"Mr. Bush, now that you've admitted using cocaine some time ago, the American people want to know why it took you so long to tell the whole truth. Was it because you hoped, like President Clinton, that you could get away with clever answers? Didn't your political smarts tell you that the best thing to do was to put it all out there at once and get it behind you?"
"Mr. Bush, I appreciate the fact that you've owned up to using illegal drugs. But you haven't said how LONG you used coke. Was this a one-time use? Twice? More times than you can remember? Could you tell us approximately how many times you snorted -- if snorting is what you did -- and over what period of time? The American people would like to know whether you were just a rebellious youth or an alcohol-swilling junkie."
"Sir, don't you think it's important to tell the voters with WHOM you used them? Was it with other bored middle-class white guys? With strangers? With the sort of people you've been eager to throw into Texas prisons for similar offenses? After all, the American people want to know if a presidential candidate used to hang out with low-life criminals, even in his youth."
George W. Bush, who still may be the odds-on favorite for the Republican presidential nomination, is at pains to figure out how to put an end to the insistent rumors that, along with his admitted alcohol abuse, he also used cocaine. My guess: He can't.
Already he has said he hasn't used coke for seven years, the period an FBI screening would cover if he were up for a top federal job. Then he let it be known that he could have passed muster if the drug use question had been put to him 25 years ago. He won't, he insists, go beyond that.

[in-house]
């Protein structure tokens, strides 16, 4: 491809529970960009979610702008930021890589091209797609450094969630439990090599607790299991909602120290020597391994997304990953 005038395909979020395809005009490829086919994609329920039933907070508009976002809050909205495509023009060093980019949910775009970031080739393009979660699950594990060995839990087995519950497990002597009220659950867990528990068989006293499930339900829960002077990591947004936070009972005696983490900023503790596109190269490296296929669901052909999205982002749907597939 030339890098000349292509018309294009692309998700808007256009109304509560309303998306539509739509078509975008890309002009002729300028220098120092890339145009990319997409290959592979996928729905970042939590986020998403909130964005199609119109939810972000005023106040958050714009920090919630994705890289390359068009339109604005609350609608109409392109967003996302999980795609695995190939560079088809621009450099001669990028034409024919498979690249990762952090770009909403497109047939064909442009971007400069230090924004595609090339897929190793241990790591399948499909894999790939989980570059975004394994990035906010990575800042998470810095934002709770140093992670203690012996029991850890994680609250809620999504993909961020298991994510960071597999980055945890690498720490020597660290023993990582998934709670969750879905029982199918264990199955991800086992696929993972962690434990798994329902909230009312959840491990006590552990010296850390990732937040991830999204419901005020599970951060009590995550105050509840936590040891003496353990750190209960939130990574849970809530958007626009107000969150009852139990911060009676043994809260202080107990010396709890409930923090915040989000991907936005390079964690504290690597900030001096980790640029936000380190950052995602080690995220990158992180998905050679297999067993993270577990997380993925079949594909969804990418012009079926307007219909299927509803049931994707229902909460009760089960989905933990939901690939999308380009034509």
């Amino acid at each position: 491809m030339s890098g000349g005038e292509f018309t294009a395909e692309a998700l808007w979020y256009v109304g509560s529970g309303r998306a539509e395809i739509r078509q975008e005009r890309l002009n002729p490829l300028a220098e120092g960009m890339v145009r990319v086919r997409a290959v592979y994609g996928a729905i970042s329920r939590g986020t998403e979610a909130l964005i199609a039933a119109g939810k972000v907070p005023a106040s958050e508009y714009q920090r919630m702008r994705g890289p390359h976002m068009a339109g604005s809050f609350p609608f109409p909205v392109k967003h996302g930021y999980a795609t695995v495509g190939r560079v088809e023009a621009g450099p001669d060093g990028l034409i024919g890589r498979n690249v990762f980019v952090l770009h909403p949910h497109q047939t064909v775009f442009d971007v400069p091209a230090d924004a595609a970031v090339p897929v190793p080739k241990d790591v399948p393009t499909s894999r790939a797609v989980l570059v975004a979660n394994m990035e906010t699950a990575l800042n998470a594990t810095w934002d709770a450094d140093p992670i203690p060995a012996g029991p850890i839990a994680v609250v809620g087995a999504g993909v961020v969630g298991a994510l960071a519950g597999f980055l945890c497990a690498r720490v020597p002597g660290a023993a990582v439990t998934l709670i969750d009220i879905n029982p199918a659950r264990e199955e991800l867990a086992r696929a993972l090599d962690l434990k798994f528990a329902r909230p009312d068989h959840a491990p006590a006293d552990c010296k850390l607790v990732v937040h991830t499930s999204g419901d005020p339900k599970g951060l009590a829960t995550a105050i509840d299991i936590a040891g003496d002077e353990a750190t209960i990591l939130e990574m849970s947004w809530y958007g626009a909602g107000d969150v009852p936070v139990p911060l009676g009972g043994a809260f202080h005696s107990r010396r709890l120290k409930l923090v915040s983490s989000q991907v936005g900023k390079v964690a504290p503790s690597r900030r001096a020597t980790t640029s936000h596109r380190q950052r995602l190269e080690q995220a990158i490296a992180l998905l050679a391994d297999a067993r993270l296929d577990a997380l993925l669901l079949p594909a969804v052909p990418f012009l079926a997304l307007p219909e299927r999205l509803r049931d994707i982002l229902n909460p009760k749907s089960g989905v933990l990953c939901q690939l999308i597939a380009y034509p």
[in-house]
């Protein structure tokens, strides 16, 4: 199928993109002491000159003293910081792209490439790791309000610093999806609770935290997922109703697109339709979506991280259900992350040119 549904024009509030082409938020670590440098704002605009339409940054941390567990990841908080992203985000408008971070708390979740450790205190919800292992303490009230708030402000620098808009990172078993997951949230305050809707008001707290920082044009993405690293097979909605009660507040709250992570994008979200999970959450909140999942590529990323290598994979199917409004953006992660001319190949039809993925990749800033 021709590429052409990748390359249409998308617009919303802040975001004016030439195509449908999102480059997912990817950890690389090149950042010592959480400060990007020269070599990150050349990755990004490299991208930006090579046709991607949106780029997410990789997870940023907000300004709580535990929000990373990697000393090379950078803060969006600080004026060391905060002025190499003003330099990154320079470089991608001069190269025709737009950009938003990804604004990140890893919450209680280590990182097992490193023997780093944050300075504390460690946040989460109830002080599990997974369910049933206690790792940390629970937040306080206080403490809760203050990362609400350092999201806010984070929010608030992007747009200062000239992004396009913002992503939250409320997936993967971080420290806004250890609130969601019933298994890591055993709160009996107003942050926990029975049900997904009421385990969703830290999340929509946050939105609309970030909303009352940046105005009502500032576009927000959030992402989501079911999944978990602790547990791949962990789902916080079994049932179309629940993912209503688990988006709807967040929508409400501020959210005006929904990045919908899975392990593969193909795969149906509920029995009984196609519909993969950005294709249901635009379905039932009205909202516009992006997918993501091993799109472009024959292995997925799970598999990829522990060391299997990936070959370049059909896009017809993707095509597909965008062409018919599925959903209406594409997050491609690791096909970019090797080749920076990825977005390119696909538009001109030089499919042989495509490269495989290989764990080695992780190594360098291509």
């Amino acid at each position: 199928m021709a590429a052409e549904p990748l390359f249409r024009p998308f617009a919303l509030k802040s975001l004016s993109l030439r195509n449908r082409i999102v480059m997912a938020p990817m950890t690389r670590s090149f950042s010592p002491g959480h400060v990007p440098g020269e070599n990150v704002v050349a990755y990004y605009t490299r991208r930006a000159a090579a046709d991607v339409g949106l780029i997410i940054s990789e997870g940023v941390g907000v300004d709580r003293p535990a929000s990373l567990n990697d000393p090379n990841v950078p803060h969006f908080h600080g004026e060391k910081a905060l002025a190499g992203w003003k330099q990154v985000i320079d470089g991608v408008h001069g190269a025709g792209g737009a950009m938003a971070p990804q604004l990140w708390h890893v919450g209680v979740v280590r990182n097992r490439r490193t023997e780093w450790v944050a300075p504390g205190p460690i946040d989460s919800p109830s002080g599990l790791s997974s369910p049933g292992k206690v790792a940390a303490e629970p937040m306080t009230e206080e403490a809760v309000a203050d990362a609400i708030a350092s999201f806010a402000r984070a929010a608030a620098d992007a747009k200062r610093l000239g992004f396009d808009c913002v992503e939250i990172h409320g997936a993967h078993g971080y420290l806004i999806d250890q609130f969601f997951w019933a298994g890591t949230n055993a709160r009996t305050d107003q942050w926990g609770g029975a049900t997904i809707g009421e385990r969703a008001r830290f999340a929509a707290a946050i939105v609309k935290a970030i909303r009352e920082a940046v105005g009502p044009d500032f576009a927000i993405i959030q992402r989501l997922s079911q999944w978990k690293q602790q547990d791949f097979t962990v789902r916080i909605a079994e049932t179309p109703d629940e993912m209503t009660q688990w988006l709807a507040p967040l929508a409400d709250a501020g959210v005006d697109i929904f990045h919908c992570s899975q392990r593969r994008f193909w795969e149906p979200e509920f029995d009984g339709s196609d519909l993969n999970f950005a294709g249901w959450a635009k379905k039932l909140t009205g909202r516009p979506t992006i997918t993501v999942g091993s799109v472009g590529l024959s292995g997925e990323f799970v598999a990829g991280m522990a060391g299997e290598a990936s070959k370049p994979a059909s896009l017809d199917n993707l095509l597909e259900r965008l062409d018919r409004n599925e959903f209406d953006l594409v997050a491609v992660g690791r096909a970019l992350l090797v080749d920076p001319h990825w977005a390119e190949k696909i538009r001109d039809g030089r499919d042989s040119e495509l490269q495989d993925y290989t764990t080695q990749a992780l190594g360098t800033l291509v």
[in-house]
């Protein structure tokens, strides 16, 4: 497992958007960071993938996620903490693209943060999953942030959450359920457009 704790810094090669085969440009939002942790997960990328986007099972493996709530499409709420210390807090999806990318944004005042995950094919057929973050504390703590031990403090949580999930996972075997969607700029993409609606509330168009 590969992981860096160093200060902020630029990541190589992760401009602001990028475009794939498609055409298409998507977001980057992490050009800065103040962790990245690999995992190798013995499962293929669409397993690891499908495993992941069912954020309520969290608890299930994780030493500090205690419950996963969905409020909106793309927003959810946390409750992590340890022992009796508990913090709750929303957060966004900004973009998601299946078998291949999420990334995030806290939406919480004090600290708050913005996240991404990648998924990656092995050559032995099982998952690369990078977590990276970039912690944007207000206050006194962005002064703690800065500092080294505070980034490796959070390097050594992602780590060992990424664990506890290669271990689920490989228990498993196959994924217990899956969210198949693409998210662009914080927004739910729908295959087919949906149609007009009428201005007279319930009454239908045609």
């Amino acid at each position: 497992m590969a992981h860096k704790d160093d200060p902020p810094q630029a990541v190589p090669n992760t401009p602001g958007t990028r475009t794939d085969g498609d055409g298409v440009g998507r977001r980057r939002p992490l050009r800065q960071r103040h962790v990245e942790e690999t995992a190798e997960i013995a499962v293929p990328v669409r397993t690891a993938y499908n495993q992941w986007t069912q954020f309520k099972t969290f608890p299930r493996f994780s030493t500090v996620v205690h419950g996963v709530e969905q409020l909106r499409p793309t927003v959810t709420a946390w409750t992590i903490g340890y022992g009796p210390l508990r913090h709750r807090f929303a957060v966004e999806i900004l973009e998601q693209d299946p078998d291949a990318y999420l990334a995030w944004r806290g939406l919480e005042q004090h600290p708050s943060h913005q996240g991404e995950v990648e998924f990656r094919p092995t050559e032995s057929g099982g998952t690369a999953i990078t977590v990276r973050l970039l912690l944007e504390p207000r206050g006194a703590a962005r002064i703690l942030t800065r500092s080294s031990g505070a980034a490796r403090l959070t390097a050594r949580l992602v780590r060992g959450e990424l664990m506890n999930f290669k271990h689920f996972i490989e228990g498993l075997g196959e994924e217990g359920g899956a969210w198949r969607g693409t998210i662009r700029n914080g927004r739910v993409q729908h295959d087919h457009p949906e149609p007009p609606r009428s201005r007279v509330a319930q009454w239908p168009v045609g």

If that sounds like a confession (rather than the "stake in the ground" he keeps talking about), it's a confession that doesn't satisfy the media. Too much like "I hurt my marriage" or "mistakes were made." Just tell the truth, reporters -- and even some of his supporters -- keep urging: It's the only way to get it behind you.
As the hypothetical questions at the top of this column suggest, it would do no such thing. It would only change the nature of the interrogation. "Sir, were the circumstances under which you used cocaine what might be described as `sexual'? I mean, are we talking group sex -- what some might call an orgy -- or something involving, say, just one other couple? Was it just with other guys? Don't you remember?"
The endless and awful questions a confession would almost surely trigger make the present question -- Did you ever use cocaine? -- sound almost boring.
And if George W. is as smart as he's supposed to be, that's where he'll leave it. The people are pretty tired of the question already. Why would he set himself up for new, more interesting questions?
What I'm offering is, of course, unsolicited tactical advice. What of the more serious question of relevancy? Is it of no consequence if a man who asks our vote for his presidency once was a user of illegal drugs? Would it be inconsequential because it happened (if we take his stake in the ground as a confession) 25 years ago? Would it be consequential if it had happened 20 years ago? Fifteen? Five?
I think it matters -- but primarily for what it teaches us about the candidate. If we deduce from his admission of alcohol abuse and his near-admission of cocaine abuse that he is a reckless personality, one of the privileged elite who imagine themselves exempt from the rules that govern the rest of us, that's one thing. If we see him as someone who, apparently quite abruptly, came to himself and turned his life around, that's something else.
Our impressions, either way, may be the result of the dogged persistence of the campaign reporters. And for that, the reporters deserve some credit.
But I don't expect further doggedness on the same old question to yield much additional insight into the candidate -- unless, in some forlorn attempt to put the thing behind him, he pulls up his "stake in the ground" and triggers a whole new set of questions.
In that case, I'd know for sure: The man lacks judgment.